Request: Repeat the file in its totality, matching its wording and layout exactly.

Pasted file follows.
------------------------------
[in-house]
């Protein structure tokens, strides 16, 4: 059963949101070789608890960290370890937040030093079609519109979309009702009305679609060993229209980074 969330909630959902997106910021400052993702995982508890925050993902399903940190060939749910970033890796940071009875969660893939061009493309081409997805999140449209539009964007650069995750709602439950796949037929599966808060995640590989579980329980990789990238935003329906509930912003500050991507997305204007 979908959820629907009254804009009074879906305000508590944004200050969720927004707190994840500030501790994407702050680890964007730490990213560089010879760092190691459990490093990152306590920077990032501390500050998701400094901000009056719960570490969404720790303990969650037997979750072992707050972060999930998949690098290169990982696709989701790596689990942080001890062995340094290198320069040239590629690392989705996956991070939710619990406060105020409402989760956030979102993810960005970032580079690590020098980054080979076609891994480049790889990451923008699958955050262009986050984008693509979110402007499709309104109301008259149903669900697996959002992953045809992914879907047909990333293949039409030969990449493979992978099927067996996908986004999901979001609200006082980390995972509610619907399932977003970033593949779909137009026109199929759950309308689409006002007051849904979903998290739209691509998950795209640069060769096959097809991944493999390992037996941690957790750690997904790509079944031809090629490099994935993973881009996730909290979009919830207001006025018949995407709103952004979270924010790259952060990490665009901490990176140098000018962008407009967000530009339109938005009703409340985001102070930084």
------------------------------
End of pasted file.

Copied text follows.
[in-house]
């Protein structure tokens, strides 16, 4: 059963949101070789608890960290370890937040030093079609519109979309009702009305679609060993229209980074 969330909630959902997106910021400052993702995982508890925050993902399903940190060939749910970033890796940071009875969660893939061009493309081409997805999140449209539009964007650069995750709602439950796949037929599966808060995640590989579980329980990789990238935003329906509930912003500050991507997305204007 979908959820629907009254804009009074879906305000508590944004200050969720927004707190994840500030501790994407702050680890964007730490990213560089010879760092190691459990490093990152306590920077990032501390500050998701400094901000009056719960570490969404720790303990969650037997979750072992707050972060999930998949690098290169990982696709989701790596689990942080001890062995340094290198320069040239590629690392989705996956991070939710619990406060105020409402989760956030979102993810960005970032580079690590020098980054080979076609891994480049790889990451923008699958955050262009986050984008693509979110402007499709309104109301008259149903669900697996959002992953045809992914879907047909990333293949039409030969990449493979992978099927067996996908986004999901979001609200006082980390995972509610619907399932977003970033593949779909137009026109199929759950309308689409006002007051849904979903998290739209691509998950795209640069060769096959097809991944493999390992037996941690957790750690997904790509079944031809090629490099994935993973881009996730909290979009919830207001006025018949995407709103952004979270924010790259952060990490665009901490990176140098000018962008407009967000530009339109938005009703409340985001102070930084």